Those cash and carries thinking that their salvation will come in the form of foodservice operators had better think again, for new research shows that it is the supermarkets that are increasingly picking up business from caterers.
Communications agency Brahm interviewed 200 key decision makers from independent pubs for the first in a new Insight Out tracking survey.
The criteria for inclusion in the survey was places where the buying decision was made by the pub owner or manager rather than being dictated from a head office.
More than a quarter of decision makers at independent pubs say they buy at least one fifth of their food and drink stock from retailers rather than wholesalers or cash and carries.
On average, 14% of all food and drink stock is purchased from retailers such as supermarkets while eight in 10 independent pub purchasers claim to use supermarkets to buy stock regularly.
Supermarkets are also a key source of information and inspiration to caterers, with 70% saying regular visits to supermarkets are useful to keep in touch with trends driving consumer tastes. “A lot of foodservice operators are looking at the retail multiples and are in awe of what they are doing,” says Bob Wood, divisional director at Brahm.
However, more than 40% of those interviewed admitted that they did not think that they spoke to their customers enough to find out what types of food they wanted.
“Even though a chef is just the other side of a wall from his customers, he does not go out and talk to them about what they like and want. He looks to a retailer to tell him what is big. For example, Tesco launches a Mexican Finest dish so therefore Mexican must be a trend. Or else he looks to manufacturers many miles away for consumer insight,” says Wood.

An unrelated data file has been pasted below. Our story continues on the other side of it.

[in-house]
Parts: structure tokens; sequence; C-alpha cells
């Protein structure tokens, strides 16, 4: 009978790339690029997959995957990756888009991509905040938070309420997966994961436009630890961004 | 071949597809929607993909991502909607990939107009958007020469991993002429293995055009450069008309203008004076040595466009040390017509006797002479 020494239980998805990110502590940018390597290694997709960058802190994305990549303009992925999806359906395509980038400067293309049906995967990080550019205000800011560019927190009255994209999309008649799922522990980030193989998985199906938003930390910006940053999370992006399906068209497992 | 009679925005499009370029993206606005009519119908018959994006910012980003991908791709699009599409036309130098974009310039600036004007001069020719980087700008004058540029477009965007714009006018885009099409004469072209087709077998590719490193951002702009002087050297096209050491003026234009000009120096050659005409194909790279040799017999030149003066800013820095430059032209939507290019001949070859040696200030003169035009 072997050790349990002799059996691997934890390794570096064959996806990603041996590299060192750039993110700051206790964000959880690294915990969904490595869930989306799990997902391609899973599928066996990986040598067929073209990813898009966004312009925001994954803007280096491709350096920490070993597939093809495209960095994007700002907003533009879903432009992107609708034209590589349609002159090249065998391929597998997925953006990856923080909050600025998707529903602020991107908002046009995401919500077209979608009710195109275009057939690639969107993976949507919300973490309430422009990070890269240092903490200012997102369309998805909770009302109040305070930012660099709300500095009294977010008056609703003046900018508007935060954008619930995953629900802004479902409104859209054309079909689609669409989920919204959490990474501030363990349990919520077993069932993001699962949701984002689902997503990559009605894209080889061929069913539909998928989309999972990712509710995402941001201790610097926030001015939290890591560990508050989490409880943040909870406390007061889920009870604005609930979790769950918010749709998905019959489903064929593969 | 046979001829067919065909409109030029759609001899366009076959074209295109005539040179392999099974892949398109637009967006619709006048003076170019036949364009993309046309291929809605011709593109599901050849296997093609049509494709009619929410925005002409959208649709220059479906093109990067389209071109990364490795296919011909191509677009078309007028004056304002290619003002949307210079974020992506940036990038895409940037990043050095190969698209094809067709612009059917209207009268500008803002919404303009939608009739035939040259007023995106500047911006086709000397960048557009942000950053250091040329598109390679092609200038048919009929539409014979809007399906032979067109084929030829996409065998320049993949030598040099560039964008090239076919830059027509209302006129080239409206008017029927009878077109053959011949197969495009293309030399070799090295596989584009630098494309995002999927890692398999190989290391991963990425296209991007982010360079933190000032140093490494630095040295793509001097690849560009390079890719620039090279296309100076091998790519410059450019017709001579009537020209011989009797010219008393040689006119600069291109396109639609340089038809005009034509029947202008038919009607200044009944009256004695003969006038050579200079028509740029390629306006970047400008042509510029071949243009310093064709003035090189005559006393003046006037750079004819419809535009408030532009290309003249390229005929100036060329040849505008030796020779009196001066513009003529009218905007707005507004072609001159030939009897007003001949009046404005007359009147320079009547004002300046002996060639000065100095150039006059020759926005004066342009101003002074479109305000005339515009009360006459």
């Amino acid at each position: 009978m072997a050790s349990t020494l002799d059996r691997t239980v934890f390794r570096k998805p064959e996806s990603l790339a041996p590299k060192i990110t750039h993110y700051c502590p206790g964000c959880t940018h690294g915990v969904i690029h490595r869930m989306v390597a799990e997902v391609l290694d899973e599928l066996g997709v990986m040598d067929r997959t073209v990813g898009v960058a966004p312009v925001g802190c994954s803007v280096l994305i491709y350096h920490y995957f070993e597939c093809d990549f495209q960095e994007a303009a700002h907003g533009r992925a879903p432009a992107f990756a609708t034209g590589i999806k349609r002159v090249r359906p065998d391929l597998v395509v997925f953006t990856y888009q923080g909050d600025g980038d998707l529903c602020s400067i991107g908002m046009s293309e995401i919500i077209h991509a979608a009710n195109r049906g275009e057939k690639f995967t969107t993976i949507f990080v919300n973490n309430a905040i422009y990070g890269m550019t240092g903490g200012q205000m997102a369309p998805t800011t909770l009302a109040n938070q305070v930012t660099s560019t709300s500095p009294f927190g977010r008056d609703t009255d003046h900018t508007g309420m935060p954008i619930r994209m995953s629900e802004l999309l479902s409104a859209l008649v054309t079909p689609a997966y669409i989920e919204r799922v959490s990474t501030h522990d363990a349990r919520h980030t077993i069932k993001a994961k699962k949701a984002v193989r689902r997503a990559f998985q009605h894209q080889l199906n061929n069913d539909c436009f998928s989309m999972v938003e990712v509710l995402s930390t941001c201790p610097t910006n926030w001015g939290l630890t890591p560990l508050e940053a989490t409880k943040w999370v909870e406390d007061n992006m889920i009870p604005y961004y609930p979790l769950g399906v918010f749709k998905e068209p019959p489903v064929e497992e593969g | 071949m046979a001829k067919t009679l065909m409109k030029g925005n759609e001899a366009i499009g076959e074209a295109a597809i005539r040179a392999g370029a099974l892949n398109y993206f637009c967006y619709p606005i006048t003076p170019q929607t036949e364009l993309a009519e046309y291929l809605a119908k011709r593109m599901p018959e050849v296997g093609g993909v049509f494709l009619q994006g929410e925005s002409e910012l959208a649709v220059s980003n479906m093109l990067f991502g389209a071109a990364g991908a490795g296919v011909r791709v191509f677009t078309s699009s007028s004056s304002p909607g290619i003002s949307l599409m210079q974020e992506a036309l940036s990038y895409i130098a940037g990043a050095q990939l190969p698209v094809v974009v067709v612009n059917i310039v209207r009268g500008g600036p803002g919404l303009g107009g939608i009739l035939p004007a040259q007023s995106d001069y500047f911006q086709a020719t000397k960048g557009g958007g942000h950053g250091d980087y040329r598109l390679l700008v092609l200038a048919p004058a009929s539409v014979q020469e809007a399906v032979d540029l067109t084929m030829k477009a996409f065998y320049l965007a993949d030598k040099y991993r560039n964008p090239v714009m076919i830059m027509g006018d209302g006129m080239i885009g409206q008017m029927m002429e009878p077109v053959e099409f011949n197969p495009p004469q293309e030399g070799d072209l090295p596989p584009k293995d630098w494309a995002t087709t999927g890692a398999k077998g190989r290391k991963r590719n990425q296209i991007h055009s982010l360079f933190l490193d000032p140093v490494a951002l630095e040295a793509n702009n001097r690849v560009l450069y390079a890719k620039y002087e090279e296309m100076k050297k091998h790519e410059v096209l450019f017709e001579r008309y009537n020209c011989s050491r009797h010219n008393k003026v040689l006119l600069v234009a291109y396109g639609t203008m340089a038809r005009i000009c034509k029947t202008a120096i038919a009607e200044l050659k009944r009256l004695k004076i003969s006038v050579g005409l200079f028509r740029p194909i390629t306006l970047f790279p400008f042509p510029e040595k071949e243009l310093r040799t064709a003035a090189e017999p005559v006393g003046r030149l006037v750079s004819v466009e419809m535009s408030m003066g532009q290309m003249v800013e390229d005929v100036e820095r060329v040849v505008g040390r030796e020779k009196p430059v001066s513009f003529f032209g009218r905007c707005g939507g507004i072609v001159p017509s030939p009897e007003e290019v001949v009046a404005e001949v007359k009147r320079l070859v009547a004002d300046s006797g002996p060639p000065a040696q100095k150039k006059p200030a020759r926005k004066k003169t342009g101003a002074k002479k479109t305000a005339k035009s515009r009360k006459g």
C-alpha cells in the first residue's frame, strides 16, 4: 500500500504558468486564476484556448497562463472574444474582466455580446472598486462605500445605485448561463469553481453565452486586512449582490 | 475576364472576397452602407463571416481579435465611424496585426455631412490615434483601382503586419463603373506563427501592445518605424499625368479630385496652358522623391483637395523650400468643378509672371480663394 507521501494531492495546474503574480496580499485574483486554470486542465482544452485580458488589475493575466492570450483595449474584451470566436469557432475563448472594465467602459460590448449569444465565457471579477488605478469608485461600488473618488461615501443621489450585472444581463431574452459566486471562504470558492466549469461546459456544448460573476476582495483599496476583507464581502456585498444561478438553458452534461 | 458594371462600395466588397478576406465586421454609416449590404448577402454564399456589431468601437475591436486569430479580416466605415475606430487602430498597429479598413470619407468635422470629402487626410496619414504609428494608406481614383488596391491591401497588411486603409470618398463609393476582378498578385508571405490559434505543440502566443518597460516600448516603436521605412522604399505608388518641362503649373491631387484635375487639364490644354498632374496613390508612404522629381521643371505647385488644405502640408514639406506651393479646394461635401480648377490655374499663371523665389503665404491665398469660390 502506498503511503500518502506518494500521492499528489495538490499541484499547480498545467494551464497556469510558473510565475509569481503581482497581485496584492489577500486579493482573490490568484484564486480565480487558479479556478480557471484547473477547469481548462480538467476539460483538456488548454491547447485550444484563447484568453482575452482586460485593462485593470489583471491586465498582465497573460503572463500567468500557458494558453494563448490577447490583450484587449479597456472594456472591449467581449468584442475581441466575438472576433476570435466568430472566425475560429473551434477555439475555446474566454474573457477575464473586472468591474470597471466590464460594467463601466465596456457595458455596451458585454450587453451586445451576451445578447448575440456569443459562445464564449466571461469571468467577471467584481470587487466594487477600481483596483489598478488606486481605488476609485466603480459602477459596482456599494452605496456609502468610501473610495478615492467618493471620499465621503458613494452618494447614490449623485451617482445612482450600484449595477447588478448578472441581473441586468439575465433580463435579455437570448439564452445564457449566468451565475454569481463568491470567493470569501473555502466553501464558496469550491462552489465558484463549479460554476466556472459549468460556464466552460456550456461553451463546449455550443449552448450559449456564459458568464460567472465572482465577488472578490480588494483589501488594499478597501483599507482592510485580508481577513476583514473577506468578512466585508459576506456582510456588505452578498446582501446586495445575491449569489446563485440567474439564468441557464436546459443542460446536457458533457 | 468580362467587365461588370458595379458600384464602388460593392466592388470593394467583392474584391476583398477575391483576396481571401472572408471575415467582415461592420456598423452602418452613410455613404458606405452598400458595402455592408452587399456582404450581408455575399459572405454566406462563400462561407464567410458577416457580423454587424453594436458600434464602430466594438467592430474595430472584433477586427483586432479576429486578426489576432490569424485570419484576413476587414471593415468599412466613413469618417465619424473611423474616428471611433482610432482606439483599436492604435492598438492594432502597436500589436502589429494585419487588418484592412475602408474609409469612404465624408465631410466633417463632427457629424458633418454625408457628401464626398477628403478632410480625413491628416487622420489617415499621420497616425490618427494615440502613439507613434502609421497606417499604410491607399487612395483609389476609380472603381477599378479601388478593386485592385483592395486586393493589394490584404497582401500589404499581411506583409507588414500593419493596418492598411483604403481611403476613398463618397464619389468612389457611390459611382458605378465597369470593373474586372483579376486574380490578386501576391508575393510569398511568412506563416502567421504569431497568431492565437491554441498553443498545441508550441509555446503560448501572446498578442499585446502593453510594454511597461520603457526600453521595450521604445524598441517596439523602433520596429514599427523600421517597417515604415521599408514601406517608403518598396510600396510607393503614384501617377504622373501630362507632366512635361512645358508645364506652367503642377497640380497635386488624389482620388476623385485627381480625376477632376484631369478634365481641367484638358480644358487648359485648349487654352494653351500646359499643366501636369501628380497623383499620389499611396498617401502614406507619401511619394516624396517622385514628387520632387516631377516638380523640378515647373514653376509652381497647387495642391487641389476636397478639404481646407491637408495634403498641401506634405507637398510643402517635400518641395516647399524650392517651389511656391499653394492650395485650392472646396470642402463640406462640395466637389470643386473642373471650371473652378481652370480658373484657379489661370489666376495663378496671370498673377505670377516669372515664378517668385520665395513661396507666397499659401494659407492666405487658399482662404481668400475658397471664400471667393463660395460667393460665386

Almost 90% of buyers take as much interest in consumer media as trade media for menu and recipe ideas and new product information. This reinforces the importance of synergy between retail and foodservice messaging for front-of-house brands.
Many supermarkets have yet to capitalise on the opportunity to be a key supplier to foodservice, although some in coastal towns, for example, have installed catering aisles to service bed and breakfast outlets.
However, manufacturers are increasing their efforts to sell to foodservice operators as margins gained from retail customers continue to be squeezed. The research shows that three in 10 respondents receive regular visits from sales people direct from food manufacturers, with 13% saying such visits are very frequent and 18% saying they are quite frequent.